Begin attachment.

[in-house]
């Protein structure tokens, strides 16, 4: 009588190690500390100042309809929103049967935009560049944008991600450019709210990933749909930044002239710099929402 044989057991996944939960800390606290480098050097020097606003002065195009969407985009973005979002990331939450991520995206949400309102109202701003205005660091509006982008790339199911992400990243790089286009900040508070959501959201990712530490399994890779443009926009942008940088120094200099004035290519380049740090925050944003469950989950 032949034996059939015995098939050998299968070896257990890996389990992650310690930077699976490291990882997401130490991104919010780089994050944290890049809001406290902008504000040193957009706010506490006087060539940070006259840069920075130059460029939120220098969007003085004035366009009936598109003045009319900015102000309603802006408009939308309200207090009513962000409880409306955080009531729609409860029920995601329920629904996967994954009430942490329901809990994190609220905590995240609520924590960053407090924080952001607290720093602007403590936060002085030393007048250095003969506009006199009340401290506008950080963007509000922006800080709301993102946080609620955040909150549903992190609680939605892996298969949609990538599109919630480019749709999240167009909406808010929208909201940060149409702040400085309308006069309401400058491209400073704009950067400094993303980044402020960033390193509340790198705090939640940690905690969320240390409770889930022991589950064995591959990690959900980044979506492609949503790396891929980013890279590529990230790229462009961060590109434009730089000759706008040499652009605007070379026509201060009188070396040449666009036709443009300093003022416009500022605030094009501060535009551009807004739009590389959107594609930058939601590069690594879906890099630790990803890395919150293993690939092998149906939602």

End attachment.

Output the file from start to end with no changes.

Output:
[in-house]
């Protein structure tokens, strides 16, 4: 009588190690500390100042309809929103049967935009560049944008991600450019709210990933749909930044002239710099929402 044989057991996944939960800390606290480098050097020097606003002065195009969407985009973005979002990331939450991520995206949400309102109202701003205005660091509006982008790339199911992400990243790089286009900040508070959501959201990712530490399994890779443009926009942008940088120094200099004035290519380049740090925050944003469950989950 032949034996059939015995098939050998299968070896257990890996389990992650310690930077699976490291990882997401130490991104919010780089994050944290890049809001406290902008504000040193957009706010506490006087060539940070006259840069920075130059460029939120220098969007003085004035366009009936598109003045009319900015102000309603802006408009939308309200207090009513962000409880409306955080009531729609409860029920995601329920629904996967994954009430942490329901809990994190609220905590995240609520924590960053407090924080952001607290720093602007403590936060002085030393007048250095003969506009006199009340401290506008950080963007509000922006800080709301993102946080609620955040909150549903992190609680939605892996298969949609990538599109919630480019749709999240167009909406808010929208909201940060149409702040400085309308006069309401400058491209400073704009950067400094993303980044402020960033390193509340790198705090939640940690905690969320240390409770889930022991589950064995591959990690959900980044979506492609949503790396891929980013890279590529990230790229462009961060590109434009730089000759706008040499652009605007070379026509201060009188070396040449666009036709443009300093003022416009500022605030094009501060535009551009807004739009590389959107594609930058939601590069690594879906890099630790990803890395919150293993690939092998149906939602």